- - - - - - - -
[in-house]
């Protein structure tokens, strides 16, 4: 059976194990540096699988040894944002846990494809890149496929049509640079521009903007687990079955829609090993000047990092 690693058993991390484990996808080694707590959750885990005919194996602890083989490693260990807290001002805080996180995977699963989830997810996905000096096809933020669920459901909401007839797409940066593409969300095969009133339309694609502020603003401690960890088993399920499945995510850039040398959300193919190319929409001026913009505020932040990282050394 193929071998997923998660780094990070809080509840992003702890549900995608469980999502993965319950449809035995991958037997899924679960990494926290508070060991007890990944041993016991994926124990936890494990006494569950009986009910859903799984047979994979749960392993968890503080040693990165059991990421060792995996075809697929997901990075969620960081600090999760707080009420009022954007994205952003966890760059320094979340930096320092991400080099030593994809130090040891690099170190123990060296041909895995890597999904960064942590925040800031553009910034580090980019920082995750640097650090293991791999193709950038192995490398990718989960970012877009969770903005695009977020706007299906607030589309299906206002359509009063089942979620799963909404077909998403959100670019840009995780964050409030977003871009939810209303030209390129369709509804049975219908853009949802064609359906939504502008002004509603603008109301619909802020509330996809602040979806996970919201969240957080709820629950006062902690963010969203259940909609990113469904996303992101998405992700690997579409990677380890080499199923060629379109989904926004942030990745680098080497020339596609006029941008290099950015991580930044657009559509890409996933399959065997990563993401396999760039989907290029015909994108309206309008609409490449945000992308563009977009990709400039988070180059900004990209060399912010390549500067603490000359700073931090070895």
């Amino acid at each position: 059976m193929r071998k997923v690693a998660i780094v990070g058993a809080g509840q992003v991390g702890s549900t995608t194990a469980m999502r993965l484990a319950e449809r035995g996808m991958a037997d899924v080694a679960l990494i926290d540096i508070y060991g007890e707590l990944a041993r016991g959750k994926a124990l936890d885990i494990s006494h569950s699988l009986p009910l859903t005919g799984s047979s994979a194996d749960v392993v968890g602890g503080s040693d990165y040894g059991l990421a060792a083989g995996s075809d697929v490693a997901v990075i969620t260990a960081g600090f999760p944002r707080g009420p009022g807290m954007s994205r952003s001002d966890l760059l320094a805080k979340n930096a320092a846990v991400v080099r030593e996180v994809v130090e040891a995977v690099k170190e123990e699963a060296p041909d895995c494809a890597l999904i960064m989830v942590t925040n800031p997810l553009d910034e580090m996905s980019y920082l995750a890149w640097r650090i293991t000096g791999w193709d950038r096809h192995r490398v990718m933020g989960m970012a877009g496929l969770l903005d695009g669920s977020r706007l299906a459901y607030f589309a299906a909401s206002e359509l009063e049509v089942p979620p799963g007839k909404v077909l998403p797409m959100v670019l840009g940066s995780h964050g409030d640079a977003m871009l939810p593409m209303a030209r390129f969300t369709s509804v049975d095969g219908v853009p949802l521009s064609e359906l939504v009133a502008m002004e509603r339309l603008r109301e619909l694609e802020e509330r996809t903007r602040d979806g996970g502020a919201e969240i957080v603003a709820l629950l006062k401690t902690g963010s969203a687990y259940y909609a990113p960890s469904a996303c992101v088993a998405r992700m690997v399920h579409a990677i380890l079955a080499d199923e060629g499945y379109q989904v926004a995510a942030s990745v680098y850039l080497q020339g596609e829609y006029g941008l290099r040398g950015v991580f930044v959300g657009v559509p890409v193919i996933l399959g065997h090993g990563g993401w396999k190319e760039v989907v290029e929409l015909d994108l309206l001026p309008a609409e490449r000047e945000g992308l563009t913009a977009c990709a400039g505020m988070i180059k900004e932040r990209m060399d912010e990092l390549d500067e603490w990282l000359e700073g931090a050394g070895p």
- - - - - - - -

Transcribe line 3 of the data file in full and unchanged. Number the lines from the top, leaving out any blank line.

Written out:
């Amino acid at each position: 059976m193929r071998k997923v690693a998660i780094v990070g058993a809080g509840q992003v991390g702890s549900t995608t194990a469980m999502r993965l484990a319950e449809r035995g996808m991958a037997d899924v080694a679960l990494i926290d540096i508070y060991g007890e707590l990944a041993r016991g959750k994926a124990l936890d885990i494990s006494h569950s699988l009986p009910l859903t005919g799984s047979s994979a194996d749960v392993v968890g602890g503080s040693d990165y040894g059991l990421a060792a083989g995996s075809d697929v490693a997901v990075i969620t260990a960081g600090f999760p944002r707080g009420p009022g807290m954007s994205r952003s001002d966890l760059l320094a805080k979340n930096a320092a846990v991400v080099r030593e996180v994809v130090e040891a995977v690099k170190e123990e699963a060296p041909d895995c494809a890597l999904i960064m989830v942590t925040n800031p997810l553009d910034e580090m996905s980019y920082l995750a890149w640097r650090i293991t000096g791999w193709d950038r096809h192995r490398v990718m933020g989960m970012a877009g496929l969770l903005d695009g669920s977020r706007l299906a459901y607030f589309a299906a909401s206002e359509l009063e049509v089942p979620p799963g007839k909404v077909l998403p797409m959100v670019l840009g940066s995780h964050g409030d640079a977003m871009l939810p593409m209303a030209r390129f969300t369709s509804v049975d095969g219908v853009p949802l521009s064609e359906l939504v009133a502008m002004e509603r339309l603008r109301e619909l694609e802020e509330r996809t903007r602040d979806g996970g502020a919201e969240i957080v603003a709820l629950l006062k401690t902690g963010s969203a687990y259940y909609a990113p960890s469904a996303c992101v088993a998405r992700m690997v399920h579409a990677i380890l079955a080499d199923e060629g499945y379109q989904v926004a995510a942030s990745v680098y850039l080497q020339g596609e829609y006029g941008l290099r040398g950015v991580f930044v959300g657009v559509p890409v193919i996933l399959g065997h090993g990563g993401w396999k190319e760039v989907v290029e929409l015909d994108l309206l001026p309008a609409e490449r000047e945000g992308l563009t913009a977009c990709a400039g505020m988070i180059k900004e932040r990209m060399d912010e990092l390549d500067e603490w990282l000359e700073g931090a050394g070895p």